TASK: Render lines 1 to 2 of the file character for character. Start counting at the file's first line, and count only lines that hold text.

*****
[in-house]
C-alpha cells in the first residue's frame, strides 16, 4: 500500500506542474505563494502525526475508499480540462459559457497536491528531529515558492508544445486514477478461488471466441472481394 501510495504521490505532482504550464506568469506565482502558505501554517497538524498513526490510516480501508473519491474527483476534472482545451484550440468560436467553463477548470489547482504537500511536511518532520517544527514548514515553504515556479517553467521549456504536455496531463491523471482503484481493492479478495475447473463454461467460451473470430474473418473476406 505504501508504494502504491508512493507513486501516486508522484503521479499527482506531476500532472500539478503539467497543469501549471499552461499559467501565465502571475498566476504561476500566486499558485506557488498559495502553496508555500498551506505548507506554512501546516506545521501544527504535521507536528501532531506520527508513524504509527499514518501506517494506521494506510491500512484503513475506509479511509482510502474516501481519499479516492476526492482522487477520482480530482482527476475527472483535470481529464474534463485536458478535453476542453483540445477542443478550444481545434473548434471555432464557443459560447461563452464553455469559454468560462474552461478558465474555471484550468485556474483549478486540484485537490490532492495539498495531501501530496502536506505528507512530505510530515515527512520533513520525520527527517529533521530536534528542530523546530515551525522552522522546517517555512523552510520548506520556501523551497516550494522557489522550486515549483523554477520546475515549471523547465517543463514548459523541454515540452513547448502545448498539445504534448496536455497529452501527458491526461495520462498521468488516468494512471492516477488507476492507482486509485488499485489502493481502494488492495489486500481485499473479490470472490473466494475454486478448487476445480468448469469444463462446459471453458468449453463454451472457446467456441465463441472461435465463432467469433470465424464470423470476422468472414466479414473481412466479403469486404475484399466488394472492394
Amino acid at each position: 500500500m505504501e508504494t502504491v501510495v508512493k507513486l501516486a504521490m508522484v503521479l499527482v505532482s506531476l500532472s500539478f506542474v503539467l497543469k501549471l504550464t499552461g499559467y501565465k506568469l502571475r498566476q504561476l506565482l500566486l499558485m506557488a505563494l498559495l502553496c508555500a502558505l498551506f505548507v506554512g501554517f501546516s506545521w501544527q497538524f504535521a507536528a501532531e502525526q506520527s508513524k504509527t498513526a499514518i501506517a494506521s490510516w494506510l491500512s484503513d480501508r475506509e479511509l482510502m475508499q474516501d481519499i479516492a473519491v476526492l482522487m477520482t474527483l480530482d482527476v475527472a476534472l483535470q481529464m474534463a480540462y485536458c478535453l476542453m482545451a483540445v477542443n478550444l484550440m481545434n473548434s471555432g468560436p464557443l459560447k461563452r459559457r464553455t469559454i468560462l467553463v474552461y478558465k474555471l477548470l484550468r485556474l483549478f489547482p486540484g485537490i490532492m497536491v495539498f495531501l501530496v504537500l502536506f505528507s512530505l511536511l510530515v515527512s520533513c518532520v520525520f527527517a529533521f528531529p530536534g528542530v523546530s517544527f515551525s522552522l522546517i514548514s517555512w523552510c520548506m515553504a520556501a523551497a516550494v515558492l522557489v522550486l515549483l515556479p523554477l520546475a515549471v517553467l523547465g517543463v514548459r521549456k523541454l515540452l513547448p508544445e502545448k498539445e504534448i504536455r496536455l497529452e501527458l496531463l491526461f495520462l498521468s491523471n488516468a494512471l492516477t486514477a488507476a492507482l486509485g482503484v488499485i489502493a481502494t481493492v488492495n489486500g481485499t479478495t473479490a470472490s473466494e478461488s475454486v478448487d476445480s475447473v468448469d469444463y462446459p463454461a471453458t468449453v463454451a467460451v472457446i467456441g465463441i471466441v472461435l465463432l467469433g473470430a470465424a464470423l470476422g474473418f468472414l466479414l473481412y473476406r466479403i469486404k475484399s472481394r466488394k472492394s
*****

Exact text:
[in-house]
C-alpha cells in the first residue's frame, strides 16, 4: 500500500506542474505563494502525526475508499480540462459559457497536491528531529515558492508544445486514477478461488471466441472481394 501510495504521490505532482504550464506568469506565482502558505501554517497538524498513526490510516480501508473519491474527483476534472482545451484550440468560436467553463477548470489547482504537500511536511518532520517544527514548514515553504515556479517553467521549456504536455496531463491523471482503484481493492479478495475447473463454461467460451473470430474473418473476406 505504501508504494502504491508512493507513486501516486508522484503521479499527482506531476500532472500539478503539467497543469501549471499552461499559467501565465502571475498566476504561476500566486499558485506557488498559495502553496508555500498551506505548507506554512501546516506545521501544527504535521507536528501532531506520527508513524504509527499514518501506517494506521494506510491500512484503513475506509479511509482510502474516501481519499479516492476526492482522487477520482480530482482527476475527472483535470481529464474534463485536458478535453476542453483540445477542443478550444481545434473548434471555432464557443459560447461563452464553455469559454468560462474552461478558465474555471484550468485556474483549478486540484485537490490532492495539498495531501501530496502536506505528507512530505510530515515527512520533513520525520527527517529533521530536534528542530523546530515551525522552522522546517517555512523552510520548506520556501523551497516550494522557489522550486515549483523554477520546475515549471523547465517543463514548459523541454515540452513547448502545448498539445504534448496536455497529452501527458491526461495520462498521468488516468494512471492516477488507476492507482486509485488499485489502493481502494488492495489486500481485499473479490470472490473466494475454486478448487476445480468448469469444463462446459471453458468449453463454451472457446467456441465463441472461435465463432467469433470465424464470423470476422468472414466479414473481412466479403469486404475484399466488394472492394